Dr Pascal Flohr writes about the STAC8 conference:
The eighth international conference on Science and Technology in Archaeology and Conservation (STAC8) took place in Amman, Jordan, from 21 to 25 May 2017. Its main organisers were WATCH and CULTECH Jordan,¹ and the conference took place under the patronage of the Ministry of Tourism and Antiquities of Jordan, UNESCO, and ICCROM.
Since its first event 15 years ago, the STAC conference has aimed to bring together participants from different disciplines, including academia, NGOs, Departments of Antiquities, and other heritage organisations. The main focus of the conference series is the role of science and technology in the documentation, conservation, and protection of cultural heritage worldwide.
In Amman, a varied group of people came together, ranging from conservation specialists with natural sciences backgrounds to staff of the Department of Antiquities in Jordan and NGOs like UNESCO and ICCROM. It was very useful to hear the different perspectives that people have on documenting, conserving, and protecting heritage, because some brought new advances and techniques in conservation to the table, while others were much more concerned with the legal side and the need for clear policies for protection. Case studies of conservation projects were presented, such as on the stabilisation of the Petra Siq (“Gorge”), carried out by UNESCO Jordan. From many of the talks it became clear that involving the local community is key to preserving archaeology.
On behalf of the whole team, I presented the EAMENA Project at the conference. Due to the varied background of the attendants, and the fact that many of them might not have heard about the project before, I gave a general introduction to the project and its aims. I mainly focused on how the project and our methodology of using remote sensing and a freely available database can help in documenting, monitoring, and protecting cultural heritage. Other projects using remote sensing were present too, such as TerraWatchers (directed by Stephen Savage), and it was very useful to exchange ideas with these other specialists as well as to get input from people unfamiliar with remote sensing.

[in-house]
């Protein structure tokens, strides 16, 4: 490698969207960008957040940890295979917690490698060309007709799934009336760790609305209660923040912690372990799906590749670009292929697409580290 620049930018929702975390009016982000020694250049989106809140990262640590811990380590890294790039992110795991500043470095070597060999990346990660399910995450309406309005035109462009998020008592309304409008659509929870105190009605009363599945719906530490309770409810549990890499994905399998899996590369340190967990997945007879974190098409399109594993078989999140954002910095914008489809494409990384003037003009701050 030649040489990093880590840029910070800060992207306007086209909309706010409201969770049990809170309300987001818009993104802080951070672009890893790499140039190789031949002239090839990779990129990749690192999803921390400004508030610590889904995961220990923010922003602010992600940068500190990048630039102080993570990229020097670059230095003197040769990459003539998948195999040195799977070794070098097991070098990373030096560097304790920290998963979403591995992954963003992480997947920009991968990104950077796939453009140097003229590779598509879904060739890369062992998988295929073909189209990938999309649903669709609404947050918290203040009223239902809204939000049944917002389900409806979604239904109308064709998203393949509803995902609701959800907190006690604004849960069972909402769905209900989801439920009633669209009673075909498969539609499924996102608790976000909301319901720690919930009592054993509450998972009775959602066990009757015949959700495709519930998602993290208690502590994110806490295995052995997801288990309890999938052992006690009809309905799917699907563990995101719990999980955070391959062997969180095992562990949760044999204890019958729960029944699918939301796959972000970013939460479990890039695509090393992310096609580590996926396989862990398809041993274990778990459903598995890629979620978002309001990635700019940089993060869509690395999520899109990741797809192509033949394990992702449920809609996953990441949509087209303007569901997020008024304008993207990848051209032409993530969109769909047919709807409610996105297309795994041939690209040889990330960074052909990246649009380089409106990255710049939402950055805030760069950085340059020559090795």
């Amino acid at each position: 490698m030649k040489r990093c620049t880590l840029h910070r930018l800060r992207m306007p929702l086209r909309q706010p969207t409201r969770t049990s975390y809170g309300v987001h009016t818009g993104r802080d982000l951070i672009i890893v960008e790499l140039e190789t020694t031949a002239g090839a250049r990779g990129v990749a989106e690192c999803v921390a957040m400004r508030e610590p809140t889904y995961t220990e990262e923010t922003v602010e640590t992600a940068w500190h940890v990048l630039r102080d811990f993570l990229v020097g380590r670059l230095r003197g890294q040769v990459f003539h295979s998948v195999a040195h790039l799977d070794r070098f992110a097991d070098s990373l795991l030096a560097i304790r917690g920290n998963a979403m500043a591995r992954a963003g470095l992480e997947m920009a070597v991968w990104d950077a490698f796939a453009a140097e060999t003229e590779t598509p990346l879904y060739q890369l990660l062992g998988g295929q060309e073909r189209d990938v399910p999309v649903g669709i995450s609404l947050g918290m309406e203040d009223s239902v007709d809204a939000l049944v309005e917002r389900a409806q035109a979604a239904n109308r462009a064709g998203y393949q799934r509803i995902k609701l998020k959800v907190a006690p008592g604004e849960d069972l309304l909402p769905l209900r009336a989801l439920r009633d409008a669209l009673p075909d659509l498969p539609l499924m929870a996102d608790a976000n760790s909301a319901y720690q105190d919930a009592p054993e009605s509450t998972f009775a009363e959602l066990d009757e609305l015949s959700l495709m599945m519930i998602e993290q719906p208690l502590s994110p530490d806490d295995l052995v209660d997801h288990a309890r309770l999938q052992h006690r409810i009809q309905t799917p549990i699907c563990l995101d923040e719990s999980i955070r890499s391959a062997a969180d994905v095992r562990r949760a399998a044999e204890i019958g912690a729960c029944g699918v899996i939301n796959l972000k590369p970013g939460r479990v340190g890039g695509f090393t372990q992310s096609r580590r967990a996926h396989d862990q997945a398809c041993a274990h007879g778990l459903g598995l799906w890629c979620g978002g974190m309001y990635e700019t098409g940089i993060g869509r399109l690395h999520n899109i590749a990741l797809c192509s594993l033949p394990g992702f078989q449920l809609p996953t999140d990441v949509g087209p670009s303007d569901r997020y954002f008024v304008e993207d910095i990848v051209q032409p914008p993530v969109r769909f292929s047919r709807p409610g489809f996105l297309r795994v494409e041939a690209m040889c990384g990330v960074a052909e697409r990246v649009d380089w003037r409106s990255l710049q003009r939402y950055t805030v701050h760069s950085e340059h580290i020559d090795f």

The conference started in the ‘traditional’ way of papers being presented in parallel sessions. The last two days of the conference, however, were dedicated to a round table discussion trying to bring together the multidisciplinary papers of the previous days and work towards using the new information to move the protection of heritage forward. As a first step, the group came up with a document with suggestions for ‘best practices’, which can be found at http://watch-events.eyeonculture.net/stac8/amman-declaration/. I am glad to say that EAMENA is already adhering to the best practice for documentation outlined in the document.
For me, the two main points from the conference, were, firstly, the need for different disciplines to speak to each other and, secondly, the importance of involving local communities.
1 WATCH is a non-profit network of cultural heritage stakeholders and experts; CULTECH stands for Cultural Technologies for Heritage and Conservation and is a Jordanian organisation set up for the protection of cultural heritage and the environment.